- The audio tape, recorded by an employee of a deposit mobilisation agency contracted by NBK, revealed how senior managers siphoned nearly Sh1 billion from the bank’s coffers and pocketed up to 90 percent of the loot in kickbacks.
- At the centre of the scheme, which saw senior managers either sacked or resign from their jobs, was NBK’s former head of treasury, Solomon Alubala.
- Many senior NBK officials, board members and an unnamed politician are said to have been co-conspirators in the scam.
- The details are contained in confidential minutes of the Capital Markets Authority (CMA) board meetings.
A secretly recorded audio tape and WhatsApp text messages helped the capital markets regulator to gather evidence on corruption accusations against former National Bank of Kenya (NBK) officials.
The audio tape, recorded by an employee of a deposit mobilisation agency contracted by NBK, revealed how senior managers siphoned nearly Sh1 billion from the bank’s coffers and pocketed up to 90 percent of the loot in kickbacks.
At the centre of the scheme, which saw senior managers either sacked or resign from their jobs, was NBK’s former head of treasury, Solomon Alubala.
Many senior NBK officials, board members and an unnamed politician are said to have been co-conspirators in the scam.
The details are contained in confidential minutes of the Capital Markets Authority (CMA) board meetings.
The minutes, which had until December remained confidential in the ongoing court proceedings, were filed in court following an application by former managing director Munir Sheikh Ahmed.
“Senior management of NBK received massive kickbacks amounting to 90 percent of commissions paid to agents who were recruited to mobilise government agencies to deposit money at the NBK,” say CMA minutes for a meeting held on November 19, 2017.
The CMA, however, said there wasn’t enough evidence against the board members and the unnamed politician mentioned in the audio.
Mr Munir is challenging the CMA decision in April 2018 fining him Sh5 million and banning him from holding a board position in a listed firm for a period of three years for his role in the ineffective management of the bank, his failure to ensure the board was furnished with complete and reliable information and for the misrepresentation of the lender’s financial statements.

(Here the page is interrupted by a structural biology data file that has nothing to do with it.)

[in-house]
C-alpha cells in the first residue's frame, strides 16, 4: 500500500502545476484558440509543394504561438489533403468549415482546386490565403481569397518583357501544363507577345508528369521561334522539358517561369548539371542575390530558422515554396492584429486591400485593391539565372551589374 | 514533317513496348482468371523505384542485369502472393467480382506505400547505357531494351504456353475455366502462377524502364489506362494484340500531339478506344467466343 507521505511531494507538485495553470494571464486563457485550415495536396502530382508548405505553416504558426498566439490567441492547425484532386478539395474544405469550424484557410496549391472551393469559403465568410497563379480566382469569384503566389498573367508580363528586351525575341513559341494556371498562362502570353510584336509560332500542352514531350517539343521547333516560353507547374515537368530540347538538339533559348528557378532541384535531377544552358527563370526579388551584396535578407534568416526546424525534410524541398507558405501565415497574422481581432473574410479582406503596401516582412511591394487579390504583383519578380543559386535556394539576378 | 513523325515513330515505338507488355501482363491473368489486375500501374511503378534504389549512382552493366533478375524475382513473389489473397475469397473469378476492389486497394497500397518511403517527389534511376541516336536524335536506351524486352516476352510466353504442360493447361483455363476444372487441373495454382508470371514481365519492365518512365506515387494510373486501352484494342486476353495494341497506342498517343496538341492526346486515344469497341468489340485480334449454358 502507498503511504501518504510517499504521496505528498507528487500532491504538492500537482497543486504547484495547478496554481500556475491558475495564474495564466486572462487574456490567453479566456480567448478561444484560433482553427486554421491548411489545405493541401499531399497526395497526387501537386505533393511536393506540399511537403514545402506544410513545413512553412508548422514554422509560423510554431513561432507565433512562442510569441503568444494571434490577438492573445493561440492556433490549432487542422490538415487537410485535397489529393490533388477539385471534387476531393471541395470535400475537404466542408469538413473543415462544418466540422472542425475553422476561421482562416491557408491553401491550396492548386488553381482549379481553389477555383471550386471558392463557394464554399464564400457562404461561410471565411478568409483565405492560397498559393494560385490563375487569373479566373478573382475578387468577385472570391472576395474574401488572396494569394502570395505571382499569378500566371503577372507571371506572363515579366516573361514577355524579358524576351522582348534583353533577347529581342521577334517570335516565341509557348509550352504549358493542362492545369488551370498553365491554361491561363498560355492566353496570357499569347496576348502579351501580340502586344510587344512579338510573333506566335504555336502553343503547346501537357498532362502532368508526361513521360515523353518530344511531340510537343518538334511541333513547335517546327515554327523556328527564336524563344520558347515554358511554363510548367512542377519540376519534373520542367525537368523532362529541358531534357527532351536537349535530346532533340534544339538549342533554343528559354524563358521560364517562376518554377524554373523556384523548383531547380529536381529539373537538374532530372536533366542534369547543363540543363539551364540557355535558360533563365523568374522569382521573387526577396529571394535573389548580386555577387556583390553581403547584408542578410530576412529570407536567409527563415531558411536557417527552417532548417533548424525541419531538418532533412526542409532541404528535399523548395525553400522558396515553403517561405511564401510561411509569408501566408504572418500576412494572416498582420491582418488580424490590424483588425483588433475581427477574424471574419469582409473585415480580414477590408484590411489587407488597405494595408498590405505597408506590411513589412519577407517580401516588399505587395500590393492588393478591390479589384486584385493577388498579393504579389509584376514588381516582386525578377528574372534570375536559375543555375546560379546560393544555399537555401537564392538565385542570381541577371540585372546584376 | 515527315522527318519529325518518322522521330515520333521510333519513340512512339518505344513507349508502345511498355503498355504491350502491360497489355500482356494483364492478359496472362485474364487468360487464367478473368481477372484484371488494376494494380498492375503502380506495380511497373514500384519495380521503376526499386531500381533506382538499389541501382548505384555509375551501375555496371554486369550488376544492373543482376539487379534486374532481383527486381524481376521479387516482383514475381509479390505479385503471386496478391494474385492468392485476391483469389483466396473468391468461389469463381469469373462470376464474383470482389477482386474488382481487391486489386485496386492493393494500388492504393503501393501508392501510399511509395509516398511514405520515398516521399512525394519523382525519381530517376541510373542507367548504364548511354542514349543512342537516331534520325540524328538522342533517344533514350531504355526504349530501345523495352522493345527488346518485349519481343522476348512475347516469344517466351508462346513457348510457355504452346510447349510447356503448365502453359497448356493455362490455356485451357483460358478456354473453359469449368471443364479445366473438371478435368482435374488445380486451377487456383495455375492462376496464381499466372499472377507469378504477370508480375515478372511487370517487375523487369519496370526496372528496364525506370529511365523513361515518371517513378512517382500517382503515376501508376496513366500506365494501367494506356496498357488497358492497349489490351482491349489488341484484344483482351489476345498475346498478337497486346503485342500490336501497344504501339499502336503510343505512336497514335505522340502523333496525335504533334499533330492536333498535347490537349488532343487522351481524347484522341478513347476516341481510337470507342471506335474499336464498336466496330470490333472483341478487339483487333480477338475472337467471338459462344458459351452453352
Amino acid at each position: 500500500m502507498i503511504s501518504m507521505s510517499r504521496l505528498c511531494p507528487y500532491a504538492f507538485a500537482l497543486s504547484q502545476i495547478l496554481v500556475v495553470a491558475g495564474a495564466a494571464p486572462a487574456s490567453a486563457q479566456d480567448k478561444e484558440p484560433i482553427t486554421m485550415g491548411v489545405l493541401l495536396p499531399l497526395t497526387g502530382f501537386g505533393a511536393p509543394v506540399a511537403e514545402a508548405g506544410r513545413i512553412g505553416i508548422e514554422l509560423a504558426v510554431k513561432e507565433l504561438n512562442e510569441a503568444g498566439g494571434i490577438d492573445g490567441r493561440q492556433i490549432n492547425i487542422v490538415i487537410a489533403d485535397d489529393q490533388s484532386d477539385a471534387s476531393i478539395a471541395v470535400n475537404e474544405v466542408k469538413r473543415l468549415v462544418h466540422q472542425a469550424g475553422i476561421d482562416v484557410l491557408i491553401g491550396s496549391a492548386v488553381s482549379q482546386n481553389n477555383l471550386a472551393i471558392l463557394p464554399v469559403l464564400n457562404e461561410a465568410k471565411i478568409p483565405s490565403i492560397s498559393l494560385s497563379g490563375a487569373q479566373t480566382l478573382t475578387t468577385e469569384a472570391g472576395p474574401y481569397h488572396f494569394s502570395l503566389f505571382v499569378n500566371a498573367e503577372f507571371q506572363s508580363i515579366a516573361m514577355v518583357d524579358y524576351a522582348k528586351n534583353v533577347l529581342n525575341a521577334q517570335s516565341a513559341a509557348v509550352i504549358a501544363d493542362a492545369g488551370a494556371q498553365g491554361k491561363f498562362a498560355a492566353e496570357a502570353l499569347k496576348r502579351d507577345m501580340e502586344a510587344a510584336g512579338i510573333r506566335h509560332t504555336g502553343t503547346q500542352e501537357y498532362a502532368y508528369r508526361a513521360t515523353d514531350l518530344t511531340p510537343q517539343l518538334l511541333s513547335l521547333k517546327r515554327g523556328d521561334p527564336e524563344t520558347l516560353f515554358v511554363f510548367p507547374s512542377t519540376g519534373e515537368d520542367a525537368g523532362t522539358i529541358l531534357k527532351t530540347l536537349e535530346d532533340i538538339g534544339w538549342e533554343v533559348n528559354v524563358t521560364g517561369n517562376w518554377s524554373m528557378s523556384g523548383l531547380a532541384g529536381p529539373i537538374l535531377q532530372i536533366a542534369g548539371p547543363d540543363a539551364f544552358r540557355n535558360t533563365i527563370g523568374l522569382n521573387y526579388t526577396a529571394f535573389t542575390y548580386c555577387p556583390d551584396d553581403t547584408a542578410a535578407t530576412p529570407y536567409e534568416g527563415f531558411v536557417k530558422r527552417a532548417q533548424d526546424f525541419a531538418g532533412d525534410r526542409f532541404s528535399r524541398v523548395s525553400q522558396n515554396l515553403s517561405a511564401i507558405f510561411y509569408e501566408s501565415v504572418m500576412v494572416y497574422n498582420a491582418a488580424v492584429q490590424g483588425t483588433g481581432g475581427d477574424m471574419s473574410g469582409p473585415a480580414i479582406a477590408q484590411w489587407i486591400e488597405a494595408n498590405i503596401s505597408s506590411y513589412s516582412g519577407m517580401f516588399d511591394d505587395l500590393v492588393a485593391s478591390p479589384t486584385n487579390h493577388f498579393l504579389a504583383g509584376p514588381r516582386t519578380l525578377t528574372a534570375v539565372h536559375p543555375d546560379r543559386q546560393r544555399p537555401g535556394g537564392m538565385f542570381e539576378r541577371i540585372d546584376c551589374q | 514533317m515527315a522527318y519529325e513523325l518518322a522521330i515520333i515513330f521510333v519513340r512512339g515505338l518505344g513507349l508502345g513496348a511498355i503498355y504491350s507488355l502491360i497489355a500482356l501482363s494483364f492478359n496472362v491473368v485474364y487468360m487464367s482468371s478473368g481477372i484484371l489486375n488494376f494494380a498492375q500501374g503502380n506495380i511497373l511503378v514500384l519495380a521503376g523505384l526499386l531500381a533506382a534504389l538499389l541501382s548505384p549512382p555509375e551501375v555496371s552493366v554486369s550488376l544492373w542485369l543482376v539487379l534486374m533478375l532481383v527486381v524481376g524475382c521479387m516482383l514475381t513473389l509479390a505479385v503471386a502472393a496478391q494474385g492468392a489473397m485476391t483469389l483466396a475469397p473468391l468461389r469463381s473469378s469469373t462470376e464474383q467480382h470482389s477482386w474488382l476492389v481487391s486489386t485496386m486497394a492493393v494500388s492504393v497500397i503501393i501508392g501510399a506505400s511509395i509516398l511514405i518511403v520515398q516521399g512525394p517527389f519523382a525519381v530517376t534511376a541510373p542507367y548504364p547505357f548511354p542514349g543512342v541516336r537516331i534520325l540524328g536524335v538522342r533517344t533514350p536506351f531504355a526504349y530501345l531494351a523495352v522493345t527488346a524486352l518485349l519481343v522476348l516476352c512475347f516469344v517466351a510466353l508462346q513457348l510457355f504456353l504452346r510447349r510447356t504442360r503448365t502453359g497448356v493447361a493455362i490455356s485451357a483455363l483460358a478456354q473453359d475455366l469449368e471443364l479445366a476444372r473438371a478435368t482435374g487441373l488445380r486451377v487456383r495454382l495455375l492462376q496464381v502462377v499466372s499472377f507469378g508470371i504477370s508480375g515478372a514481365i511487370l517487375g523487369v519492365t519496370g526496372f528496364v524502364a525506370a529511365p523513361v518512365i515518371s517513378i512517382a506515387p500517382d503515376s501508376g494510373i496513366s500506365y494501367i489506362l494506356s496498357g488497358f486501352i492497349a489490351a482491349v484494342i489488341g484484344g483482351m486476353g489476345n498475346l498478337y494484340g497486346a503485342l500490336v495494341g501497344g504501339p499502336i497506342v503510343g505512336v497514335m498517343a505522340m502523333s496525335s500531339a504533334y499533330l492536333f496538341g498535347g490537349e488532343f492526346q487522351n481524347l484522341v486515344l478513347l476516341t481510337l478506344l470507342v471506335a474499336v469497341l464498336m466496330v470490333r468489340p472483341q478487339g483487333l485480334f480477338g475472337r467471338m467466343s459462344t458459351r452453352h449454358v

The former NBK CEO denies these allegations, arguing that the CMA’s sanctions were part of a scheme to make him the sacrificial lamb while protecting other board members.
Mr Munir was among eight senior executives of the troubled bank who were fined and barred from holding office in any public listed company.
NBK hired two firms, Edge Capital and Advest, to help in mobilising deposits and in turn earn 10 percent on the deposits.
Ms Kanini Kioko is named as a director of Edge Capital while Mr Nelson Onzere is a director of Advest.
The CMA established that the NBK board was aware of the hiring of the deposit mobilisation agents and the fact that it was an expensive venture to the bank.
However, it’s not clear why the board failed to veto the hiring of the agents.
The regulator proposed to charge the board members with failure to provide proper oversight, allowing weak internal control systems that led to embezzlement of the bank’s funds.
But after deliberation the CMA board decided not to charge the NBK board members, only reprimanding them so as to ensure stability of the bank.
According to the minutes on record the hiring of the two deposit mobilisation agents was approved by Mr Munir, acting chief finance officer Wycliffe Kivunira and head of treasury Solomon Alubala.
Edge and Advest received Sh991.5 million in total as commissions in 2015 and yet there were no actual deposit mobilisations.
But unknown to Mr Alubala and his other contacts, Ms Kioko, the director of Edge, was secretly recording the conversations and archiving the directions she received on distribution of the loot. She shared these with the CMA.
The investigations established that Mr Onzere was approached by Mr Alubala requesting the former to use his firm, Advest, as a front for a deposit mobilisation fund from which he would earn commissions.
He also shared the WhatsApp conversations.
When he appeared before the CMA Mr Alubala denied these allegations.
He has also filed a suit in court challenging the CMA’s decision to ban him from holding office in a listed firm for 10 years. He was also fined Sh104.8 million, being twice the amounts the CMA allegedly traced to him.
But the whistle-blower placed him at the centre of the action. Mr Alubala is said to have been the one initiating the wiring of cash from the bank.
The cash was then immediately withdrawn but converted into US dollars for easier distribution.
The CMA wondered why such huge cash withdrawals were not flagged by banks.
The withdrawals were, however, done before the tight financial reporting laws came into place.
The cash would be received by Mr Alubala’s brother and occasionally deposited in his lawyer’s account.
For instance, Sh51.5 million was transferred to Mr Alubala’s law firm Henia Anzala. The cash was used to acquire two residential properties.
The CMA says that it has identified assets belonging to Mr Alubala and placed restrictions on at least one.
Also mentioned in the document are Gideon Kyengo and Richard Langat, who represented the National Social Security Fund (NSSF) on the NBK board.
On October 27, 2014, Chris Kisire Chepkoit, the former NBK finance chief, sent Ms Kioko a text message containing bank accounts of Kiplagat and Company Advocates to which the deposit mobilisation firms transferred Sh17.2 million.
David Kiplagat told the CMA the funds were for acquiring a piece of land in Nakuru.